ONE of the more unusual outcomes in the approval of a high rise project envisioned for the old Billings Chevrolet site along Interstate 880 is a waiver of the normal park "in lieu" fees other developers pay. Milpitas laws specify payment of a fee for parks based on the number of residential units unless a developer provides an actual full size park site or even a smaller park along with improvements.

In the case of the Landmark Tower, an 18-story structure with 375 residential units and ground floor commercial spaces, the fee was calculated at $4.6 million for the park fund. The developer, T.P. Pham, thought it should be less because his units would have smaller households than a normal subdivision. His contention was that the average density expected was for an average of less than two persons per apartment compared to about 2.5 persons for a condo or home. Thus his fee would only be $2.1 million. This difference of opinion is not infrequent in the city and school district's calculations of such fees.

What is really unusual about the elimination of the city park fee entirely is that the city will be calling the roof garden on the 18th floor a public park.

The city hopes that a separate entrance to the building for users of the "park" and a permanent easement binding any future owners are sufficient to guarantee the facility will guarantee access.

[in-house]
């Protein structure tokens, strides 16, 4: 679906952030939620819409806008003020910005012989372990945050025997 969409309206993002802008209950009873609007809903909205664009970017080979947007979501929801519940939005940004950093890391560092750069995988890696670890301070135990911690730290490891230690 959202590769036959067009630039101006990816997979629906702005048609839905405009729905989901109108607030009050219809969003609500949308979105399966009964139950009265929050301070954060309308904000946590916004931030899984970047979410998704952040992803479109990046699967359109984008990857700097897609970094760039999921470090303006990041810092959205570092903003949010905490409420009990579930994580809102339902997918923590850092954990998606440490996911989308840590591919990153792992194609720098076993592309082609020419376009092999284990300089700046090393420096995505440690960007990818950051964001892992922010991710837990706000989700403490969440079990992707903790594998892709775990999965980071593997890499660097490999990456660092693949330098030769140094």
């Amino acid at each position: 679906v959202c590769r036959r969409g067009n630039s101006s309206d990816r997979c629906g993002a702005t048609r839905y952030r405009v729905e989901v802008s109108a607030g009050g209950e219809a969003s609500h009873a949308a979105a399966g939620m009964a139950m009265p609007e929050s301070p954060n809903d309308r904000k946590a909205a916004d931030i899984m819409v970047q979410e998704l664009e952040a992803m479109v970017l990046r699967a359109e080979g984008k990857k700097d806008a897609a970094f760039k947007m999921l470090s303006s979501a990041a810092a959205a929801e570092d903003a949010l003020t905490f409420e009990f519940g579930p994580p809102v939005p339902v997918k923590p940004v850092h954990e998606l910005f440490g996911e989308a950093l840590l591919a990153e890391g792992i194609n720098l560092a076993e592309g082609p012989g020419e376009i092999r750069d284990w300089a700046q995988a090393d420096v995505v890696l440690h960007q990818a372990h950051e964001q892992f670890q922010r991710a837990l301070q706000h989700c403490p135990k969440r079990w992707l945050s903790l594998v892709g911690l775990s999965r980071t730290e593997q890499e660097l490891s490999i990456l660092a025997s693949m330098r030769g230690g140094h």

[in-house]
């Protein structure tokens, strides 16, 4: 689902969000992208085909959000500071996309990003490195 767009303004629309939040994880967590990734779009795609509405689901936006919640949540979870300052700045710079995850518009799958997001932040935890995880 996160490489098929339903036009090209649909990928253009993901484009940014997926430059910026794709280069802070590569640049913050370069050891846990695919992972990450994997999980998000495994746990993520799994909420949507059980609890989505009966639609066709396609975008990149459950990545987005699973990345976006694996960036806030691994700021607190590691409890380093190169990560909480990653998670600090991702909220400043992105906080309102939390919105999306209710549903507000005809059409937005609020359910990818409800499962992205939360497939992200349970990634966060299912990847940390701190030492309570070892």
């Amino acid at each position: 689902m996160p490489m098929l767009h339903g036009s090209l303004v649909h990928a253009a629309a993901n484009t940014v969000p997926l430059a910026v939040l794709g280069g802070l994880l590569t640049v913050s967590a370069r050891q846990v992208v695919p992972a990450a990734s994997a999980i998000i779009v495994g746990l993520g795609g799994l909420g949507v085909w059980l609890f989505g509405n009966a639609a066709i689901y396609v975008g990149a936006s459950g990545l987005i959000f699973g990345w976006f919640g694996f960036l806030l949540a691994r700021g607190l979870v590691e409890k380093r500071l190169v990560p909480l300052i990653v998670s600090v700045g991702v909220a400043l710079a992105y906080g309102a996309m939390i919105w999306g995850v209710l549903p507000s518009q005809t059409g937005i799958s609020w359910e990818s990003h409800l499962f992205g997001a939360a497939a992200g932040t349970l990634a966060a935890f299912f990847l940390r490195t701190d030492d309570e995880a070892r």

As a practical matter, how likely is it that the public would ever use this kind of recreational area? Occupants


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(renters or purchasers) of apartments who will pay a premium for recreational and rooftop garden amenities, may certainly have a preference in such use. Conflicts would seem inevitable.

Worse still, there is a good chance the entire concept could turn into a pie-in-the-sky laughing stock.

The city planning staff was ordered by the council to help bring costs down for the project whose estimated half a billion cost is pretty hard to finance in today's tightened credit economy. The city council threw out any park fee at all using the skypark model to justify it. At the meeting last month where this was approved the city council also OK'd the substitution of a number of high cost materials to help out.

There is undoubtedly concern by the council that the old Chevrolet site has been sitting empty for a long time and getting a productive project could be a tax benefit to the city. But everyone seems to agree that this is one project that may be a long way down the time track.

It would appear that a more logical solution would be for the city to charge the lower park fee the developer's own consultants came up with. That would have yielded some $2.1 million to be used for park acquisition or improvement anywhere in the city. Instead the council in waiving the entire $4.6 made a friend of the developer but saddled the community with a potentially difficult kind of park concept to administer for a long time to come.